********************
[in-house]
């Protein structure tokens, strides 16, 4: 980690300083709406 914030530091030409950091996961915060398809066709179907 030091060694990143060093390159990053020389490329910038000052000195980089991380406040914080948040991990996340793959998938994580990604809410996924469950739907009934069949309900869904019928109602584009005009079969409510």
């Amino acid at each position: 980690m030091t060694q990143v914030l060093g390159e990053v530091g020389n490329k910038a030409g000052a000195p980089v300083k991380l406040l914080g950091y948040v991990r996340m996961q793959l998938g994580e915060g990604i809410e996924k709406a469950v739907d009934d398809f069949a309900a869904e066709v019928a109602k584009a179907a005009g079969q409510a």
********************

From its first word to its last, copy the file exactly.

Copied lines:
[in-house]
């Protein structure tokens, strides 16, 4: 980690300083709406 914030530091030409950091996961915060398809066709179907 030091060694990143060093390159990053020389490329910038000052000195980089991380406040914080948040991990996340793959998938994580990604809410996924469950739907009934069949309900869904019928109602584009005009079969409510």
């Amino acid at each position: 980690m030091t060694q990143v914030l060093g390159e990053v530091g020389n490329k910038a030409g000052a000195p980089v300083k991380l406040l914080g950091y948040v991990r996340m996961q793959l998938g994580e915060g990604i809410e996924k709406a469950v739907d009934d398809f069949a309900a869904e066709v019928a109602k584009a179907a005009g079969q409510a």